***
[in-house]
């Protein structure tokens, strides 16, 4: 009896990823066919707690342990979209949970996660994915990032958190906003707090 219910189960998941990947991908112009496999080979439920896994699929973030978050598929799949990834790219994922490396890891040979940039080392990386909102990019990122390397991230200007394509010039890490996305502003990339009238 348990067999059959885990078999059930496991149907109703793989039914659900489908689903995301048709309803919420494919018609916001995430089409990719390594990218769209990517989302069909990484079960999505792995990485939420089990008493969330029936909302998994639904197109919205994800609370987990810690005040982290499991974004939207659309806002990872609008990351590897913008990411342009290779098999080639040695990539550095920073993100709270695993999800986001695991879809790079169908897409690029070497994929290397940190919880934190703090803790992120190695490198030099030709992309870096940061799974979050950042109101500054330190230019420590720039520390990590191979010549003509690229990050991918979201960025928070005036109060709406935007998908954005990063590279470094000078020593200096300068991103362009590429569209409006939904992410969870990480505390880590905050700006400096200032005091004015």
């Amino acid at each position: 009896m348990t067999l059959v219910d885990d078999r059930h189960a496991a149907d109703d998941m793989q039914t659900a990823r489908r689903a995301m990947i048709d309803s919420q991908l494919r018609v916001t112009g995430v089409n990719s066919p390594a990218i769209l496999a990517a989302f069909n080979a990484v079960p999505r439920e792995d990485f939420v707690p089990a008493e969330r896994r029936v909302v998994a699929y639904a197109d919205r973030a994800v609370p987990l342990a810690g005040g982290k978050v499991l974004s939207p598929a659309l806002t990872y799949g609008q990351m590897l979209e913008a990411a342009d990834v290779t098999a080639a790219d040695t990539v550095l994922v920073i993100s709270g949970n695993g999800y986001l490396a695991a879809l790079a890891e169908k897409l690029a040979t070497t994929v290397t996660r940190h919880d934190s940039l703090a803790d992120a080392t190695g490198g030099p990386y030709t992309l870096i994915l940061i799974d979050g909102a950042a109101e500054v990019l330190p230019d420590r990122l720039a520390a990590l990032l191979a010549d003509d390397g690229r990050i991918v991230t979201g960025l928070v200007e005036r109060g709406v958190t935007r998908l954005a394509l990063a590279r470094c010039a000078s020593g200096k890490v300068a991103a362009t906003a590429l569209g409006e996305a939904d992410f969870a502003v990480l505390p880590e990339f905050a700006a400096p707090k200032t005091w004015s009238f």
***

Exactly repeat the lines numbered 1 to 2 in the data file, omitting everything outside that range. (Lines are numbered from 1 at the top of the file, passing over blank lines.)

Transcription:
[in-house]
């Protein structure tokens, strides 16, 4: 009896990823066919707690342990979209949970996660994915990032958190906003707090 219910189960998941990947991908112009496999080979439920896994699929973030978050598929799949990834790219994922490396890891040979940039080392990386909102990019990122390397991230200007394509010039890490996305502003990339009238 348990067999059959885990078999059930496991149907109703793989039914659900489908689903995301048709309803919420494919018609916001995430089409990719390594990218769209990517989302069909990484079960999505792995990485939420089990008493969330029936909302998994639904197109919205994800609370987990810690005040982290499991974004939207659309806002990872609008990351590897913008990411342009290779098999080639040695990539550095920073993100709270695993999800986001695991879809790079169908897409690029070497994929290397940190919880934190703090803790992120190695490198030099030709992309870096940061799974979050950042109101500054330190230019420590720039520390990590191979010549003509690229990050991918979201960025928070005036109060709406935007998908954005990063590279470094000078020593200096300068991103362009590429569209409006939904992410969870990480505390880590905050700006400096200032005091004015």